The NHL goalie is one of the toughest positions in sports, and it will only become tougher as the Stanley Cup playoffs continue. Much of a team's success relies on its goaltender's ability to stop the puck, but thankfully for the teams who remain, these eight netminders are some of the best in the game.
The only goalie who’s a Hart Trophy finalist this season, Lundqvist is simply the best at his position. The Swedish goaltender has never had fewer than 30 wins or a GAA higher than 2.43 in his seven seasons in the league. The only knock against Lundqvist is that he’s played poorly against the Capitals in his career, but he’s one goalie you shouldn’t bet against.
Rinne is one of the main reasons Nashville has been able to make the playoffs year in and year out despite working with one of the lowest budgets in the league. Rinne led the NHL in wins this year with 43 and tied Jonas Hiller for the most games played. Very few teams rely on their goalies as much as Nashville does, who is without a go-to goal scorer on its roster.
Despite being 29th in the league in goals, the Kings were still able to reach the postseason because of the incredible season Quick had for them. The 26-year-old netminder led the league in shutouts and is a finalist for the Vezina Trophy this year. He continued his great play in the first round, with a 1.59 GAA and .953 save percentage.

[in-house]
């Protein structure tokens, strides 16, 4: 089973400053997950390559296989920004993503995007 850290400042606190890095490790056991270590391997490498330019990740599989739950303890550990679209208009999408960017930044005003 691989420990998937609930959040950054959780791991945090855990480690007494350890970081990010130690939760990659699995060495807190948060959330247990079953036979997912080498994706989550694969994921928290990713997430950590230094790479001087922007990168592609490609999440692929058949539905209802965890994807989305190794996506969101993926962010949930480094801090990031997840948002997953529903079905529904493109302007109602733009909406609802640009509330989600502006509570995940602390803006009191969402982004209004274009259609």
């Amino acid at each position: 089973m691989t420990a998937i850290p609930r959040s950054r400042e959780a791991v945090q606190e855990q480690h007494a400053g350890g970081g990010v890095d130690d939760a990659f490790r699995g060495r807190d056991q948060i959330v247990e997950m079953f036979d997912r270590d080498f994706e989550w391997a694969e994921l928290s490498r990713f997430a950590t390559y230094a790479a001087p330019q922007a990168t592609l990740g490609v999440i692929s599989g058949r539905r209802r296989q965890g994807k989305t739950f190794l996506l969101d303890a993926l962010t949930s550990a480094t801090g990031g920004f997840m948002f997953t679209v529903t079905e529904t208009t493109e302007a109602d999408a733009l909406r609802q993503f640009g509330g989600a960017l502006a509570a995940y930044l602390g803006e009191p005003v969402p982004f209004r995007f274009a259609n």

Going into this season, people expected very little from the goalie who struggled so much last year with the Ottawa Senators and Colorado Avalanche. However, Elliott had by far his most impressive season in the league with the St. Louis Blues this year, leading the NHL in save percentage and GAA. He has continued his excellence in the playoffs, posting the second-highest GAA and fourth-highest save percentage.
No one expected much from the Phoenix Coyotes this season, but thanks to dominant play by Smith, they were able to win their first playoff series since moving to Arizona. Smith was a surprise this season, posting the highest save percentage and lowest GAA of his career. He has stepped up his game even higher in the playoffs, posting a .950 save percentage against Jonathan Toews, Patrick Kane and the rest of the Chicago Blackhawks.
Brodeur clearly isn’t playing like he's the same goalie who led Team Canada to a gold medal in 2002 and the Devils to a Stanley Cup the following year. However, as he showed in the first-round series against the Panthers, he’s still one of the elite goalies in the league. Although the Panthers aren’t the most offensively-gifted team in the league, Brodeur played very well against them, posting a .922 save percentage and 2.06 GAA.
Although Holtby was the main reason the Capitals were able to upset the Bruins, he is still only 22 and is very inexperienced. He only played seven games for the Capitals in the regular season, and although he always posts big numbers when he plays, it’s far too early to call him the real deal.
In prior seasons, Bryzgalov has been a dominant goalie, but he was just never able to find his groove this season. He managed only a .909 save percentage during the regular season, and although he played against a very talented Penguins team in the first round, his 3.89 GAA and .870 save percentage made him one of the worst goalies in the playoffs.